“OK,” said David. “Between us we’ve got just over four grand to get on with the bookies. We’ll definitely destroy the price in this ring and make him favourite, but we should be able to get it all on.”
David continued, “What we’ll do is you go to one end of the ring and I’ll go to the other and we’ll start with hundred and two hundred dollar bets, depending on the price the bookies put up. If we do it quietly enough we shouldn’t panic them and hopefully get a good average price. It’ll mean carrying around a huge bundle of bloody betting tickets, but who cares if he wins?”
The partners nodded sagely in agreement.
All three decided not to bet in the first race which contained an odds-on favourite. They simply walked out of the main door and took seats in the grandstand.
In a very roughly run race the bookies cheered as the favourite got rolled at the first corner and the race was taken out by a 25/1 chance. The second race saw yet another good result for the bookies as an 8/1 shot just held on to beat the 6/4 favourite.
David, John and Bob had not bet in race two but as soon as the race was over they wandered inside the grandstand and took up a position near the centre of the ring. After a few minutes, the totalisator monitors placed around the ring began showing the opening prices for the greyhounds in race three.
Their greyhound, in box two, came up at 8.0 or a return of $8.00 for every one dollar investment. That meant he was a 7/1 chance if converted to bookmakers’ prices. With ten minutes left to race time, the first bookmakers began setting their prices.
“Shit,” muttered David, “that bloke’s only put up four’s.”
“There’s five’s,” said Bob.
“What’s favourite?” said David, and then, answering his own question. “Looks like the seven, it’s about 7/4 around the ring.”
By now the bookmakers had set their prices and the first tentative jousting with the assembled punters commenced.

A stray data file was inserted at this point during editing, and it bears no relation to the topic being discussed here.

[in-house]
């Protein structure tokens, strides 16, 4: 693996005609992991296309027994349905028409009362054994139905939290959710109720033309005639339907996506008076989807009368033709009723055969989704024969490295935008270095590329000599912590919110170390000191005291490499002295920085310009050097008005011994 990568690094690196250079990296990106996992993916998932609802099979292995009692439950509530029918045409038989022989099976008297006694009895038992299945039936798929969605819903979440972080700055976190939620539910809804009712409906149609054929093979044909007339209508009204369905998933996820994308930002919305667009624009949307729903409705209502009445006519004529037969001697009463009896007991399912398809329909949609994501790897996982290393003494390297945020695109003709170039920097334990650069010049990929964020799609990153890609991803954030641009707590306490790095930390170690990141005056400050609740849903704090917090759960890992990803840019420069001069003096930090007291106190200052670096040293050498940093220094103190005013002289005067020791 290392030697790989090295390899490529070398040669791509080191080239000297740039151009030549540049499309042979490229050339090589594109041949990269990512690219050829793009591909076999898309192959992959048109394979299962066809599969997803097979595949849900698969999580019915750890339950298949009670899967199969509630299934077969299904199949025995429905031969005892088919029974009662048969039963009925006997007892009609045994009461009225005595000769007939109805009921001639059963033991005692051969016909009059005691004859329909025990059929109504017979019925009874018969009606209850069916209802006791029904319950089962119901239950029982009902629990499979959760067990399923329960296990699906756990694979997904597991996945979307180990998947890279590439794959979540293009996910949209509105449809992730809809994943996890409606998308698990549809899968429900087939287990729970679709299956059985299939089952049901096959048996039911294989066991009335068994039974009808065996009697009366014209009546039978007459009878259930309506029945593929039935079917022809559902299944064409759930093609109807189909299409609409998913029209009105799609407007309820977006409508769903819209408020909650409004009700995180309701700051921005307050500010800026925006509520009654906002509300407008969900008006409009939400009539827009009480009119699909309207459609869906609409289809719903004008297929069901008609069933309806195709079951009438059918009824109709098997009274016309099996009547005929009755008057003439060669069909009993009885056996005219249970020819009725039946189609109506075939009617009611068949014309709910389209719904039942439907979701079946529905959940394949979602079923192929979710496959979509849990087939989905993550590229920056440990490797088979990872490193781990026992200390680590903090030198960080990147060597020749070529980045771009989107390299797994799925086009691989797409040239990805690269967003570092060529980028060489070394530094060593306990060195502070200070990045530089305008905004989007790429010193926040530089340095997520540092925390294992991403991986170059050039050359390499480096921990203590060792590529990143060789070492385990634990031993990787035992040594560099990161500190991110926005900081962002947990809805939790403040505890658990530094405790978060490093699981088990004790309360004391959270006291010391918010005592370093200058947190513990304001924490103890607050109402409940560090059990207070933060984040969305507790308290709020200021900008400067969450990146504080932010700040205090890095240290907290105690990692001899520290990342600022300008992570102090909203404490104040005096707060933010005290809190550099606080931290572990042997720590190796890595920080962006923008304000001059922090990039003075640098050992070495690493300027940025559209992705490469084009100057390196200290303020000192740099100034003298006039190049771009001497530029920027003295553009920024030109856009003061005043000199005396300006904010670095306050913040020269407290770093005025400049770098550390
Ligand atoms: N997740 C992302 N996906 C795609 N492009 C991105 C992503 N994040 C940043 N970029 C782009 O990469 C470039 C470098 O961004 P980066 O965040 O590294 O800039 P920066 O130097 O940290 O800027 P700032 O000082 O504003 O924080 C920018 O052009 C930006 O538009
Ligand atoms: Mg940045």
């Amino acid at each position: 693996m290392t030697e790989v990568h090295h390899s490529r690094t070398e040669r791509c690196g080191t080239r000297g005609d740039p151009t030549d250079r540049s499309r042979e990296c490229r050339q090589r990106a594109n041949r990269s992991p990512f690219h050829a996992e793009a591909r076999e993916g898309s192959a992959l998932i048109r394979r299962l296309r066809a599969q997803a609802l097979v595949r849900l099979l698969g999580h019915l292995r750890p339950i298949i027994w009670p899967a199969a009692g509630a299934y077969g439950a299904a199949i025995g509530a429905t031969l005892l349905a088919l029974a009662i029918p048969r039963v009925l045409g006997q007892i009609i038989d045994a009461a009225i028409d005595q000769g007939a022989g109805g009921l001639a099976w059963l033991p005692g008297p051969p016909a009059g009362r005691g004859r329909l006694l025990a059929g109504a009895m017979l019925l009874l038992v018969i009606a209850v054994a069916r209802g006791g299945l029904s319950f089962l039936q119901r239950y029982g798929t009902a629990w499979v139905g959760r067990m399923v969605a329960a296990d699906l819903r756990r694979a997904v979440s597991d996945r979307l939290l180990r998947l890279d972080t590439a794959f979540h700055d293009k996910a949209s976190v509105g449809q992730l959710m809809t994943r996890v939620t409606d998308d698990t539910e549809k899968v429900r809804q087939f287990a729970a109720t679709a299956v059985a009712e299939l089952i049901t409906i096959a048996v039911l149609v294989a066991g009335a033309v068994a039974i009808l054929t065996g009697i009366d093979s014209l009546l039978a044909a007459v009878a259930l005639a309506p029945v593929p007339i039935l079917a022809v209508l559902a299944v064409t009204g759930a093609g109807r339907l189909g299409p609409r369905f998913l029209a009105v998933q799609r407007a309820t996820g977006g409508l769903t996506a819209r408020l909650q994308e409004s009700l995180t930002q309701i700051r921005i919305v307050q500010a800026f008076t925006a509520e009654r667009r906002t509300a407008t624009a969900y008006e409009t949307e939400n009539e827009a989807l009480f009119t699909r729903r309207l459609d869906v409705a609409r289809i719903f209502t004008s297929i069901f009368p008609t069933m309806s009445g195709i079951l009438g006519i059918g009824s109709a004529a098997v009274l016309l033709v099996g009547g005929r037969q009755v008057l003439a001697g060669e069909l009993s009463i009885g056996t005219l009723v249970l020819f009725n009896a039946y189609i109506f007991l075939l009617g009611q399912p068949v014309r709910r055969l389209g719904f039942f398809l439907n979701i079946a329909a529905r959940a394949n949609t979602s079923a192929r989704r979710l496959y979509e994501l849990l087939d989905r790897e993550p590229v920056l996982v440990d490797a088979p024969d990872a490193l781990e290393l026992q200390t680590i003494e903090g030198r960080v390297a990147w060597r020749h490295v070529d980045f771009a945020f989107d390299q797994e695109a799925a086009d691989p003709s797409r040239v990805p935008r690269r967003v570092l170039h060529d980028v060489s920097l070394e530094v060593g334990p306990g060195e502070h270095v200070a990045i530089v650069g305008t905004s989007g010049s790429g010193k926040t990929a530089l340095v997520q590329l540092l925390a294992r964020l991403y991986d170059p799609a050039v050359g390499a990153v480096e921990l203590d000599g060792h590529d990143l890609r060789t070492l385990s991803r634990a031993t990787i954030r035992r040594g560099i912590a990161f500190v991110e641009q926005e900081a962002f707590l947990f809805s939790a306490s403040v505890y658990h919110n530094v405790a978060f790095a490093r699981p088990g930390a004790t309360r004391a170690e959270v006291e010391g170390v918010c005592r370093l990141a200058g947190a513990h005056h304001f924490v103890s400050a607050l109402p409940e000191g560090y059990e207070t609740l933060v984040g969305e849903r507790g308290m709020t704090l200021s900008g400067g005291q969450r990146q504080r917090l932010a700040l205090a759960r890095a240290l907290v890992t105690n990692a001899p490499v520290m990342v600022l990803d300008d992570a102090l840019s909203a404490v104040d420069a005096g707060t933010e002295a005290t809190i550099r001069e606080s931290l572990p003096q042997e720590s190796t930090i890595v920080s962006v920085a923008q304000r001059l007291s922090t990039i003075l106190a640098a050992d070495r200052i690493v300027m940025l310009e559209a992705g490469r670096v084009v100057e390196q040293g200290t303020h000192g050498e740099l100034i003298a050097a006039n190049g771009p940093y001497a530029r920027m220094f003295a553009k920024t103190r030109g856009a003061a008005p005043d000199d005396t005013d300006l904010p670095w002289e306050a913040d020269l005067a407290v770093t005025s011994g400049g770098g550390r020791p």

Eight minutes to race time.
Suddenly, the whole betting ring seemed to spark with rapid movement as nameless faces scurried towards stationary targets. The favourite had been pushed out to 2/1 by most bookies and the assaults were clearly aimed at that greyhound. In what seemed a matter of seconds the favourite’s price had tumbled to even money.
The totalisator screens showed seven minutes and indicated number two’s price had drifted to $10.0 or 9/1.
The bookmakers’ boards were now showing 7/1 generally while some had put up 8/1.
David said to Bob and John, “All right boys, John you take the right flank, I will take the left and Bob you go straight up the guts. I’ll see you in the usual spot before the race.”
“Good luck,” said John as he disappeared into the throng of punters.
David hit the two bookmakers showing 8/1 on their boards before moving on to those showing 7/1.
He continued quietly, yet methodically, to work down the line, as did Bob and John.
With the eight contenders making their way towards the 520 metre starting boxes, the price of number two continued to tumble. David managed to place the last $100 of his money on at 4/1.
One minute to race time.
John moved through the ring and joined David.
“You get it all on?” inquired David.
“Yes,” John replied. “But I only got eights with one bookie and sevens with one bookie. The rest I got on at fours, fives and sixes.”
“The main thing is we’re on. Now all he’s gotta do is win,” David said emphatically.
They strode out of the main entrance and moved upstairs into seats positioned just to the left of the winning post. They found Bob already ensconced in a seat two rows behind them. He gave a brief but clearly nervous ‘thumbs up’.
The runners and their handlers had moved behind the starting boxes and were being prepared to move in. For three men in the crowd, the next minute would seem like an eternity.
“The runners move forward into the boxes…,” intoned the course race broadcaster, “…the favourite Soutine runs from the seven but Joy Division from box two has also been well supported.”